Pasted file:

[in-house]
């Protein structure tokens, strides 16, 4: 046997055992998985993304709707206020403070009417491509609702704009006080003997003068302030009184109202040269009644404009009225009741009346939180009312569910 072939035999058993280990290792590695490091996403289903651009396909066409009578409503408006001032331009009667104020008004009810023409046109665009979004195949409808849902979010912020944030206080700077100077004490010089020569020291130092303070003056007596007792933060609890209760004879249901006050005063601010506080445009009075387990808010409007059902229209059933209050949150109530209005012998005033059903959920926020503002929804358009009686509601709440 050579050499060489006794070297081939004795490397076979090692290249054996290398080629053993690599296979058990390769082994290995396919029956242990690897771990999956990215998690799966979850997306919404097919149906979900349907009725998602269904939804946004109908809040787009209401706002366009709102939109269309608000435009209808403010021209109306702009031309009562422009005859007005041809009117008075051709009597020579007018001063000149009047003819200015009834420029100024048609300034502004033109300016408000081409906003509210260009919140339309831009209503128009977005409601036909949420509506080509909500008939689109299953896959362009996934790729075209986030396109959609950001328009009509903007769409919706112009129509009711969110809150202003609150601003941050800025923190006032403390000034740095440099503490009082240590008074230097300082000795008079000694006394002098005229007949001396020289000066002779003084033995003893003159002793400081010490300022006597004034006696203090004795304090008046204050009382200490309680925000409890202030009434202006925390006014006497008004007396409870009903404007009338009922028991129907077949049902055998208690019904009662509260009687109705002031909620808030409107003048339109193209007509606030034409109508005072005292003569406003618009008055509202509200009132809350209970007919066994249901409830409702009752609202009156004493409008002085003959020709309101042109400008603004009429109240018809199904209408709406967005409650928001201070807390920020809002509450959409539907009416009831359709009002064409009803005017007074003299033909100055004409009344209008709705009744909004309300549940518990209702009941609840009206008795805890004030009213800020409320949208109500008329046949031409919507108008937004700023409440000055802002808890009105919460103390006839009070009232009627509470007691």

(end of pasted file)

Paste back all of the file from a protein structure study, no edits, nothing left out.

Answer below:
[in-house]
């Protein structure tokens, strides 16, 4: 046997055992998985993304709707206020403070009417491509609702704009006080003997003068302030009184109202040269009644404009009225009741009346939180009312569910 072939035999058993280990290792590695490091996403289903651009396909066409009578409503408006001032331009009667104020008004009810023409046109665009979004195949409808849902979010912020944030206080700077100077004490010089020569020291130092303070003056007596007792933060609890209760004879249901006050005063601010506080445009009075387990808010409007059902229209059933209050949150109530209005012998005033059903959920926020503002929804358009009686509601709440 050579050499060489006794070297081939004795490397076979090692290249054996290398080629053993690599296979058990390769082994290995396919029956242990690897771990999956990215998690799966979850997306919404097919149906979900349907009725998602269904939804946004109908809040787009209401706002366009709102939109269309608000435009209808403010021209109306702009031309009562422009005859007005041809009117008075051709009597020579007018001063000149009047003819200015009834420029100024048609300034502004033109300016408000081409906003509210260009919140339309831009209503128009977005409601036909949420509506080509909500008939689109299953896959362009996934790729075209986030396109959609950001328009009509903007769409919706112009129509009711969110809150202003609150601003941050800025923190006032403390000034740095440099503490009082240590008074230097300082000795008079000694006394002098005229007949001396020289000066002779003084033995003893003159002793400081010490300022006597004034006696203090004795304090008046204050009382200490309680925000409890202030009434202006925390006014006497008004007396409870009903404007009338009922028991129907077949049902055998208690019904009662509260009687109705002031909620808030409107003048339109193209007509606030034409109508005072005292003569406003618009008055509202509200009132809350209970007919066994249901409830409702009752609202009156004493409008002085003959020709309101042109400008603004009429109240018809199904209408709406967005409650928001201070807390920020809002509450959409539907009416009831359709009002064409009803005017007074003299033909100055004409009344209008709705009744909004309300549940518990209702009941609840009206008795805890004030009213800020409320949208109500008329046949031409919507108008937004700023409440000055802002808890009105919460103390006839009070009232009627509470007691």